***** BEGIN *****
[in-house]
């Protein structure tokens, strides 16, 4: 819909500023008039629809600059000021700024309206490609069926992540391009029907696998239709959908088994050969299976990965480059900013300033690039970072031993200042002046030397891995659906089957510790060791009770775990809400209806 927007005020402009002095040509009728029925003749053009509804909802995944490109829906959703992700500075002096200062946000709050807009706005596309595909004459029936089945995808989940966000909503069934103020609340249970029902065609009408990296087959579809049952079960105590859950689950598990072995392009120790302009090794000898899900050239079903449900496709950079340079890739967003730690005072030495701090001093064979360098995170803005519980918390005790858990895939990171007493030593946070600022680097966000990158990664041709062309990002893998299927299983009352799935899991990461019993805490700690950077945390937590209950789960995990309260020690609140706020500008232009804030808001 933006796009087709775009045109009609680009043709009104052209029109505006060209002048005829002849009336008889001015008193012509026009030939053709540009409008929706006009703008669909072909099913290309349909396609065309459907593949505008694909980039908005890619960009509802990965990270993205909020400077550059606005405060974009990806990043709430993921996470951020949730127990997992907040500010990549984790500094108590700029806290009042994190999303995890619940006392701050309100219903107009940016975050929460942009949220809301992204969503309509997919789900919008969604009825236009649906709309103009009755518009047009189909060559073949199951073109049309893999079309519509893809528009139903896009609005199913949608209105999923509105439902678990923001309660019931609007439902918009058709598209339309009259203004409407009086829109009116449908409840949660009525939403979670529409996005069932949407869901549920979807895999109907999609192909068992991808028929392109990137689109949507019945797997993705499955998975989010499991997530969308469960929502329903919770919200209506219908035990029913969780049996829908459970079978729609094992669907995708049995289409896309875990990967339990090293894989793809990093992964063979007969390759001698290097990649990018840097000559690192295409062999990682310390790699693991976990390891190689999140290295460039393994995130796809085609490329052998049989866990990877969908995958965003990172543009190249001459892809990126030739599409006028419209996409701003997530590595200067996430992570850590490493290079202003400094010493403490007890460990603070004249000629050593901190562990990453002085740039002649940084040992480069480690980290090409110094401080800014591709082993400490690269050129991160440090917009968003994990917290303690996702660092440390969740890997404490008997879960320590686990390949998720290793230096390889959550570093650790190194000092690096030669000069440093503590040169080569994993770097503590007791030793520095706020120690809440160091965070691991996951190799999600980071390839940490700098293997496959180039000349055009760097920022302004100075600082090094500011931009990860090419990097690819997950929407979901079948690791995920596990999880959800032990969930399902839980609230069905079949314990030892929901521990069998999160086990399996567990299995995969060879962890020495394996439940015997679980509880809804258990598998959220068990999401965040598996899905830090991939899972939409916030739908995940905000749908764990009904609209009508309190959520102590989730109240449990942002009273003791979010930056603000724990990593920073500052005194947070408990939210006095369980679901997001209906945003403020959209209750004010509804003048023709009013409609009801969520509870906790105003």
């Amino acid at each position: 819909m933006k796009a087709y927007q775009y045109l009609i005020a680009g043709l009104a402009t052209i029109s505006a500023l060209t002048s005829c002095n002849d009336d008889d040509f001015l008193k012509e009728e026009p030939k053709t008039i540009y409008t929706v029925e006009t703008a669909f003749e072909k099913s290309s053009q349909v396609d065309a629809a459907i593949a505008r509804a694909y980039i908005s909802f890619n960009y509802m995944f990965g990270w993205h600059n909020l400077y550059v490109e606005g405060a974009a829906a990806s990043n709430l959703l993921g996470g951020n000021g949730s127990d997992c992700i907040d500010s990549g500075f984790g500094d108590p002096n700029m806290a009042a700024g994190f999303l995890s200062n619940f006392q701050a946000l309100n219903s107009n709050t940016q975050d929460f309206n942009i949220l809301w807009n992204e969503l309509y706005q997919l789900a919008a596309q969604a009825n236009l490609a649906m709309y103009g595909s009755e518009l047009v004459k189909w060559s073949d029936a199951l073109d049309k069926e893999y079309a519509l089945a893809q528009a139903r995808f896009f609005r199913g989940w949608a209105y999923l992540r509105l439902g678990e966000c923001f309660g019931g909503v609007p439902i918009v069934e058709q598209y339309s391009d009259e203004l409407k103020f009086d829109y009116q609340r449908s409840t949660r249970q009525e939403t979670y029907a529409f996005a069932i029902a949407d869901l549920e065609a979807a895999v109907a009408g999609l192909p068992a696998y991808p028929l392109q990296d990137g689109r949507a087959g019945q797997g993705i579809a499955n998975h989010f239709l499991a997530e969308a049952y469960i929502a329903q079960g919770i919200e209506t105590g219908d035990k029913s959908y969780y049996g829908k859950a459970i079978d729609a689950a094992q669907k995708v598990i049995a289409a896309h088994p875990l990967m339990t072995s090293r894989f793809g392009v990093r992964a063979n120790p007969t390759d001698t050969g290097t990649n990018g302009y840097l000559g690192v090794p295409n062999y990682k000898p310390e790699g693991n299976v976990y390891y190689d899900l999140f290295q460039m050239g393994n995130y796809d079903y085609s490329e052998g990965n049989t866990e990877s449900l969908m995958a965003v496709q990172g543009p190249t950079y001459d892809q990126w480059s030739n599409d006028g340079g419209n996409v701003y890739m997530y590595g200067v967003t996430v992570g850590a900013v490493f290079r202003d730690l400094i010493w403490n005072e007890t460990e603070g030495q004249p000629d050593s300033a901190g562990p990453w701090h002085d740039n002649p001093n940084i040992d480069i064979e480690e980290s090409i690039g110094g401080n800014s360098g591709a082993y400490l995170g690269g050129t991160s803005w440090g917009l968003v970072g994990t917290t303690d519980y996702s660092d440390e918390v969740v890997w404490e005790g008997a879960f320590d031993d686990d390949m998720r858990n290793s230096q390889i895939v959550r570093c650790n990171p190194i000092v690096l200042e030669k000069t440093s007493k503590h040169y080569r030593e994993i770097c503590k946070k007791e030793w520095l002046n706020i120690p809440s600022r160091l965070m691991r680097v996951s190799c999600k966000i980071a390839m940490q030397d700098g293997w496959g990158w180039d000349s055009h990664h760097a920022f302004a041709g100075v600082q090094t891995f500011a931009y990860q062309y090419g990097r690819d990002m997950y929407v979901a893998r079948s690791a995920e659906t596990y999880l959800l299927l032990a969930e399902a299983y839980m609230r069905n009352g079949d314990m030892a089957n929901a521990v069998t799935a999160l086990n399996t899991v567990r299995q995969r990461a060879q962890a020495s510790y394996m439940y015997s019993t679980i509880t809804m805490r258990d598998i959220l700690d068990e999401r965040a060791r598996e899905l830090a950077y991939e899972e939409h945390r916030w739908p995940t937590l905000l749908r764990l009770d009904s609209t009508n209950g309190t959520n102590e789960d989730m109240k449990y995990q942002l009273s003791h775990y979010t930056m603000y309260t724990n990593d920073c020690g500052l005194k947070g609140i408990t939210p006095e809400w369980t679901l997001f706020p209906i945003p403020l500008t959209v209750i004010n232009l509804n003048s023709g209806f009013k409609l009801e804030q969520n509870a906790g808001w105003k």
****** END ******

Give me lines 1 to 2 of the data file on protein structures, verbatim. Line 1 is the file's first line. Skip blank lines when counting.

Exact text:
[in-house]
């Protein structure tokens, strides 16, 4: 819909500023008039629809600059000021700024309206490609069926992540391009029907696998239709959908088994050969299976990965480059900013300033690039970072031993200042002046030397891995659906089957510790060791009770775990809400209806 927007005020402009002095040509009728029925003749053009509804909802995944490109829906959703992700500075002096200062946000709050807009706005596309595909004459029936089945995808989940966000909503069934103020609340249970029902065609009408990296087959579809049952079960105590859950689950598990072995392009120790302009090794000898899900050239079903449900496709950079340079890739967003730690005072030495701090001093064979360098995170803005519980918390005790858990895939990171007493030593946070600022680097966000990158990664041709062309990002893998299927299983009352799935899991990461019993805490700690950077945390937590209950789960995990309260020690609140706020500008232009804030808001 933006796009087709775009045109009609680009043709009104052209029109505006060209002048005829002849009336008889001015008193012509026009030939053709540009409008929706006009703008669909072909099913290309349909396609065309459907593949505008694909980039908005890619960009509802990965990270993205909020400077550059606005405060974009990806990043709430993921996470951020949730127990997992907040500010990549984790500094108590700029806290009042994190999303995890619940006392701050309100219903107009940016975050929460942009949220809301992204969503309509997919789900919008969604009825236009649906709309103009009755518009047009189909060559073949199951073109049309893999079309519509893809528009139903896009609005199913949608209105999923509105439902678990923001309660019931609007439902918009058709598209339309009259203004409407009086829109009116449908409840949660009525939403979670529409996005069932949407869901549920979807895999109907999609192909068992991808028929392109990137689109949507019945797997993705499955998975989010499991997530969308469960929502329903919770919200209506219908035990029913969780049996829908459970079978729609094992669907995708049995289409896309875990990967339990090293894989793809990093992964063979007969390759001698290097990649990018840097000559690192295409062999990682310390790699693991976990390891190689999140290295460039393994995130796809085609490329052998049989866990990877969908995958965003990172543009190249001459892809990126030739599409006028419209996409701003997530590595200067996430992570850590490493290079202003400094010493403490007890460990603070004249000629050593901190562990990453002085740039002649940084040992480069480690980290090409110094401080800014591709082993400490690269050129991160440090917009968003994990917290303690996702660092440390969740890997404490008997879960320590686990390949998720290793230096390889959550570093650790190194000092690096030669000069440093503590040169080569994993770097503590007791030793520095706020120690809440160091965070691991996951190799999600980071390839940490700098293997496959180039000349055009760097920022302004100075600082090094500011931009990860090419990097690819997950929407979901079948690791995920596990999880959800032990969930399902839980609230069905079949314990030892929901521990069998999160086990399996567990299995995969060879962890020495394996439940015997679980509880809804258990598998959220068990999401965040598996899905830090991939899972939409916030739908995940905000749908764990009904609209009508309190959520102590989730109240449990942002009273003791979010930056603000724990990593920073500052005194947070408990939210006095369980679901997001209906945003403020959209209750004010509804003048023709009013409609009801969520509870906790105003």